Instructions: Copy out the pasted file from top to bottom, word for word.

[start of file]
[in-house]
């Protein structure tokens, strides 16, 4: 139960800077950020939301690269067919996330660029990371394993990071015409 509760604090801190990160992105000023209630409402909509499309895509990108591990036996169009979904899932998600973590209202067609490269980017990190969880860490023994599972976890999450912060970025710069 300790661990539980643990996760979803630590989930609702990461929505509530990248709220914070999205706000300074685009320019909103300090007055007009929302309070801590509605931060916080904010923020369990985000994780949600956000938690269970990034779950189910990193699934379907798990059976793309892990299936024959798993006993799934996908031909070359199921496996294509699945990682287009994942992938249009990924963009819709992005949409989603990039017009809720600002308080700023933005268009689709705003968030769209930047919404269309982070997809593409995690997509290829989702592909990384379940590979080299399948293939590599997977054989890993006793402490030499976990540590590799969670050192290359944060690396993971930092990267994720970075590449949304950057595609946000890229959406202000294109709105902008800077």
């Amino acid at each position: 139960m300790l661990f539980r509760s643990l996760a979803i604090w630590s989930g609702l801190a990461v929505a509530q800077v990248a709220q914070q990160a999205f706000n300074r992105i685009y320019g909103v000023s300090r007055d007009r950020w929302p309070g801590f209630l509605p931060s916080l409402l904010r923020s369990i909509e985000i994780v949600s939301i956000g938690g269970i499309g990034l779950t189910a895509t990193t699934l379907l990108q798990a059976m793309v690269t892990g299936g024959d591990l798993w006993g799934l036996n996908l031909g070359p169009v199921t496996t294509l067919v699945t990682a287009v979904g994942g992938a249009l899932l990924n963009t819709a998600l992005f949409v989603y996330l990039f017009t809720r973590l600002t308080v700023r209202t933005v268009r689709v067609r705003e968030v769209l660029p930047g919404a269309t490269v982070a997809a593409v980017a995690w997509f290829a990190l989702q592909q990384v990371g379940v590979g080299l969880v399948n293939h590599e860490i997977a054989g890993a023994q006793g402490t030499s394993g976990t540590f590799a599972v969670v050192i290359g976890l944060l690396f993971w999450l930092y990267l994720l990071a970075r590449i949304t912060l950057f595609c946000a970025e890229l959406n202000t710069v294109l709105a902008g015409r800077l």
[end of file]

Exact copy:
[in-house]
């Protein structure tokens, strides 16, 4: 139960800077950020939301690269067919996330660029990371394993990071015409 509760604090801190990160992105000023209630409402909509499309895509990108591990036996169009979904899932998600973590209202067609490269980017990190969880860490023994599972976890999450912060970025710069 300790661990539980643990996760979803630590989930609702990461929505509530990248709220914070999205706000300074685009320019909103300090007055007009929302309070801590509605931060916080904010923020369990985000994780949600956000938690269970990034779950189910990193699934379907798990059976793309892990299936024959798993006993799934996908031909070359199921496996294509699945990682287009994942992938249009990924963009819709992005949409989603990039017009809720600002308080700023933005268009689709705003968030769209930047919404269309982070997809593409995690997509290829989702592909990384379940590979080299399948293939590599997977054989890993006793402490030499976990540590590799969670050192290359944060690396993971930092990267994720970075590449949304950057595609946000890229959406202000294109709105902008800077």
């Amino acid at each position: 139960m300790l661990f539980r509760s643990l996760a979803i604090w630590s989930g609702l801190a990461v929505a509530q800077v990248a709220q914070q990160a999205f706000n300074r992105i685009y320019g909103v000023s300090r007055d007009r950020w929302p309070g801590f209630l509605p931060s916080l409402l904010r923020s369990i909509e985000i994780v949600s939301i956000g938690g269970i499309g990034l779950t189910a895509t990193t699934l379907l990108q798990a059976m793309v690269t892990g299936g024959d591990l798993w006993g799934l036996n996908l031909g070359p169009v199921t496996t294509l067919v699945t990682a287009v979904g994942g992938a249009l899932l990924n963009t819709a998600l992005f949409v989603y996330l990039f017009t809720r973590l600002t308080v700023r209202t933005v268009r689709v067609r705003e968030v769209l660029p930047g919404a269309t490269v982070a997809a593409v980017a995690w997509f290829a990190l989702q592909q990384v990371g379940v590979g080299l969880v399948n293939h590599e860490i997977a054989g890993a023994q006793g402490t030499s394993g976990t540590f590799a599972v969670v050192i290359g976890l944060l690396f993971w999450l930092y990267l994720l990071a970075r590449i949304t912060l950057f595609c946000a970025e890229l959406n202000t710069v294109l709105a902008g015409r800077l």